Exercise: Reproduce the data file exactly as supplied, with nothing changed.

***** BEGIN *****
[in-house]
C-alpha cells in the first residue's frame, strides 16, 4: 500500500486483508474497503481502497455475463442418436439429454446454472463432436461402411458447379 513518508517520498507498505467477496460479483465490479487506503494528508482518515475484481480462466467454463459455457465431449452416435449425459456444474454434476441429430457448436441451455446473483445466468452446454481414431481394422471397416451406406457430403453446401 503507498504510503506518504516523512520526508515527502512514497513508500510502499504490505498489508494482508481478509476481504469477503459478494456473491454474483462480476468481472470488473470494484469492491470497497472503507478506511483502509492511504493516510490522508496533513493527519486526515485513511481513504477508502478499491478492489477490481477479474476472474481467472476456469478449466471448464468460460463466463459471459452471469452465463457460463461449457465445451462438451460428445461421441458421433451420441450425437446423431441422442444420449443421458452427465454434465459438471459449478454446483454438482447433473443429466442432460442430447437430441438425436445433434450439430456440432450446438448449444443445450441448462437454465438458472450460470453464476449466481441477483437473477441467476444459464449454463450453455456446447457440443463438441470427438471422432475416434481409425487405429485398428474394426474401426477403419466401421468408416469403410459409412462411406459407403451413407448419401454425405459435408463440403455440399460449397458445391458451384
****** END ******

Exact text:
[in-house]
C-alpha cells in the first residue's frame, strides 16, 4: 500500500486483508474497503481502497455475463442418436439429454446454472463432436461402411458447379 513518508517520498507498505467477496460479483465490479487506503494528508482518515475484481480462466467454463459455457465431449452416435449425459456444474454434476441429430457448436441451455446473483445466468452446454481414431481394422471397416451406406457430403453446401 503507498504510503506518504516523512520526508515527502512514497513508500510502499504490505498489508494482508481478509476481504469477503459478494456473491454474483462480476468481472470488473470494484469492491470497497472503507478506511483502509492511504493516510490522508496533513493527519486526515485513511481513504477508502478499491478492489477490481477479474476472474481467472476456469478449466471448464468460460463466463459471459452471469452465463457460463461449457465445451462438451460428445461421441458421433451420441450425437446423431441422442444420449443421458452427465454434465459438471459449478454446483454438482447433473443429466442432460442430447437430441438425436445433434450439430456440432450446438448449444443445450441448462437454465438458472450460470453464476449466481441477483437473477441467476444459464449454463450453455456446447457440443463438441470427438471422432475416434481409425487405429485398428474394426474401426477403419466401421468408416469403410459409412462411406459407403451413407448419401454425405459435408463440403455440399460449397458445391458451384